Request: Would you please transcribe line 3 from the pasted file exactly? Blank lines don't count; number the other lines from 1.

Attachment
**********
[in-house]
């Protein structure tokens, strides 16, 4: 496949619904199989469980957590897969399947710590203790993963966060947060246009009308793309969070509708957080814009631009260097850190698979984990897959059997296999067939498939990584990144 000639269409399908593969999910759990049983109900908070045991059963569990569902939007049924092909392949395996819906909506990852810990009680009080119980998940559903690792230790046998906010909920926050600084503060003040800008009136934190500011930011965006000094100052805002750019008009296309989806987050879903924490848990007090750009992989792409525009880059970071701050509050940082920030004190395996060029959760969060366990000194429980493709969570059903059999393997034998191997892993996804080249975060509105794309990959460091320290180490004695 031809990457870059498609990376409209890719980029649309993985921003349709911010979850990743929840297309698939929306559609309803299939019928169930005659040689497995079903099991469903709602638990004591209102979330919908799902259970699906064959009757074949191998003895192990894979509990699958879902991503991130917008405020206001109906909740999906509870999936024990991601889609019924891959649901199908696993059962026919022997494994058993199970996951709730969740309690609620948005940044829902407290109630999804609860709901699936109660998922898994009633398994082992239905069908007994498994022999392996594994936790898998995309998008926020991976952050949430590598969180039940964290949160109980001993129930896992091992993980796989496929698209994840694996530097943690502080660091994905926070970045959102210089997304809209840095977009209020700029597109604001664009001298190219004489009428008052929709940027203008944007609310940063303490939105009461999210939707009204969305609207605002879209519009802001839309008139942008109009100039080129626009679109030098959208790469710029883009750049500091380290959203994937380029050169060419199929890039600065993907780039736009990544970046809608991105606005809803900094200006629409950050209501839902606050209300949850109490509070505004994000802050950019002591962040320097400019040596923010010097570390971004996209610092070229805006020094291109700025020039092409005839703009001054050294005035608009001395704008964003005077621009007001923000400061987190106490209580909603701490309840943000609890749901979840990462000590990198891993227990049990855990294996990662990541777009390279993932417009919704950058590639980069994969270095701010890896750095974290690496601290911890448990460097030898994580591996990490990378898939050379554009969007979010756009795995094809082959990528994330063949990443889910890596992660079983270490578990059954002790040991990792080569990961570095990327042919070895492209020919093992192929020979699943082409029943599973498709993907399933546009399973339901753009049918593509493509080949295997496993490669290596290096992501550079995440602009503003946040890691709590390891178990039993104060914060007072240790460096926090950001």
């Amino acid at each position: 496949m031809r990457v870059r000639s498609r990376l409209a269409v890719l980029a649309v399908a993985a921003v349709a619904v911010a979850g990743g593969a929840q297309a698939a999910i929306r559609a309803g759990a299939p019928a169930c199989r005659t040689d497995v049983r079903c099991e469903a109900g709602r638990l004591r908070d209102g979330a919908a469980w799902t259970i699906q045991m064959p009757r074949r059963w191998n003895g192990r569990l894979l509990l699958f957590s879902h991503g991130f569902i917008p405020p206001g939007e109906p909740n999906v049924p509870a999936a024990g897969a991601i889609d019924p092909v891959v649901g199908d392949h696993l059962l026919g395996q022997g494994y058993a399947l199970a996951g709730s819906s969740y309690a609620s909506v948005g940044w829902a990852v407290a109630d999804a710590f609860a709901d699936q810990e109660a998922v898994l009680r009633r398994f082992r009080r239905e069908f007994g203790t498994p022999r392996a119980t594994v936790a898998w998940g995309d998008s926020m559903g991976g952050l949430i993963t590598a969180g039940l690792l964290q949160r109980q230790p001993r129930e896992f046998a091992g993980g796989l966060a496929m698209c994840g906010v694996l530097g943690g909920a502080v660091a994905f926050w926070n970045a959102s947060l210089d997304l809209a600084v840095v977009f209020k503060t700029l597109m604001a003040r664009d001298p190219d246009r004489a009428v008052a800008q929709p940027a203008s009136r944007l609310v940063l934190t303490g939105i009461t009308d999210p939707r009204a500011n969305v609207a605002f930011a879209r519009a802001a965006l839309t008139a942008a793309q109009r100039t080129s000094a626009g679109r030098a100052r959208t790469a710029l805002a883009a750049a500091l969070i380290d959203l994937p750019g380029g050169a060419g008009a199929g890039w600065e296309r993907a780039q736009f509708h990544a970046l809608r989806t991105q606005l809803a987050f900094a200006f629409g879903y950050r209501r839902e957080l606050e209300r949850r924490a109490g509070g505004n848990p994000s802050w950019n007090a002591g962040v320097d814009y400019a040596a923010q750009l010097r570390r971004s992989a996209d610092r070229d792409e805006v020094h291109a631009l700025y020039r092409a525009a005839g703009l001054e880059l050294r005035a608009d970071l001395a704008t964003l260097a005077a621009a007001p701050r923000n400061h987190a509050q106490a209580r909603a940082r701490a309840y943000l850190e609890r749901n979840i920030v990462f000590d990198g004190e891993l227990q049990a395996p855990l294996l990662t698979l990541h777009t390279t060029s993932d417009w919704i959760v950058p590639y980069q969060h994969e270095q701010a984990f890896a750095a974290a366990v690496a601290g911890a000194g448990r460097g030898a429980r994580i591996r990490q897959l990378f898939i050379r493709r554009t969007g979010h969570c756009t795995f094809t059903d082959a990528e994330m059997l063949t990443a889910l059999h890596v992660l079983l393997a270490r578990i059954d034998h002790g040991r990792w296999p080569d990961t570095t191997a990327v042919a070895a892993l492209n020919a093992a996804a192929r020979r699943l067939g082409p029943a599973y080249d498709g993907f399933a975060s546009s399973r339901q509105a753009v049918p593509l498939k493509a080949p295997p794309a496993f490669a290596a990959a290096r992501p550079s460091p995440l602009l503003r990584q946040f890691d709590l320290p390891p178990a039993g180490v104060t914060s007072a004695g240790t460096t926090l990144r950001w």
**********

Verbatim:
């Amino acid at each position: 496949m031809r990457v870059r000639s498609r990376l409209a269409v890719l980029a649309v399908a993985a921003v349709a619904v911010a979850g990743g593969a929840q297309a698939a999910i929306r559609a309803g759990a299939p019928a169930c199989r005659t040689d497995v049983r079903c099991e469903a109900g709602r638990l004591r908070d209102g979330a919908a469980w799902t259970i699906q045991m064959p009757r074949r059963w191998n003895g192990r569990l894979l509990l699958f957590s879902h991503g991130f569902i917008p405020p206001g939007e109906p909740n999906v049924p509870a999936a024990g897969a991601i889609d019924p092909v891959v649901g199908d392949h696993l059962l026919g395996q022997g494994y058993a399947l199970a996951g709730s819906s969740y309690a609620s909506v948005g940044w829902a990852v407290a109630d999804a710590f609860a709901d699936q810990e109660a998922v898994l009680r009633r398994f082992r009080r239905e069908f007994g203790t498994p022999r392996a119980t594994v936790a898998w998940g995309d998008s926020m559903g991976g952050l949430i993963t590598a969180g039940l690792l964290q949160r109980q230790p001993r129930e896992f046998a091992g993980g796989l966060a496929m698209c994840g906010v694996l530097g943690g909920a502080v660091a994905f926050w926070n970045a959102s947060l210089d997304l809209a600084v840095v977009f209020k503060t700029l597109m604001a003040r664009d001298p190219d246009r004489a009428v008052a800008q929709p940027a203008s009136r944007l609310v940063l934190t303490g939105i009461t009308d999210p939707r009204a500011n969305v609207a605002f930011a879209r519009a802001a965006l839309t008139a942008a793309q109009r100039t080129s000094a626009g679109r030098a100052r959208t790469a710029l805002a883009a750049a500091l969070i380290d959203l994937p750019g380029g050169a060419g008009a199929g890039w600065e296309r993907a780039q736009f509708h990544a970046l809608r989806t991105q606005l809803a987050f900094a200006f629409g879903y950050r209501r839902e957080l606050e209300r949850r924490a109490g509070g505004n848990p994000s802050w950019n007090a002591g962040v320097d814009y400019a040596a923010q750009l010097r570390r971004s992989a996209d610092r070229d792409e805006v020094h291109a631009l700025y020039r092409a525009a005839g703009l001054e880059l050294r005035a608009d970071l001395a704008t964003l260097a005077a621009a007001p701050r923000n400061h987190a509050q106490a209580r909603a940082r701490a309840y943000l850190e609890r749901n979840i920030v990462f000590d990198g004190e891993l227990q049990a395996p855990l294996l990662t698979l990541h777009t390279t060029s993932d417009w919704i959760v950058p590639y980069q969060h994969e270095q701010a984990f890896a750095a974290a366990v690496a601290g911890a000194g448990r460097g030898a429980r994580i591996r990490q897959l990378f898939i050379r493709r554009t969007g979010h969570c756009t795995f094809t059903d082959a990528e994330m059997l063949t990443a889910l059999h890596v992660l079983l393997a270490r578990i059954d034998h002790g040991r990792w296999p080569d990961t570095t191997a990327v042919a070895a892993l492209n020919a093992a996804a192929r020979r699943l067939g082409p029943a599973y080249d498709g993907f399933a975060s546009s399973r339901q509105a753009v049918p593509l498939k493509a080949p295997p794309a496993f490669a290596a990959a290096r992501p550079s460091p995440l602009l503003r990584q946040f890691d709590l320290p390891p178990a039993g180490v104060t914060s007072a004695g240790t460096t926090l990144r950001w």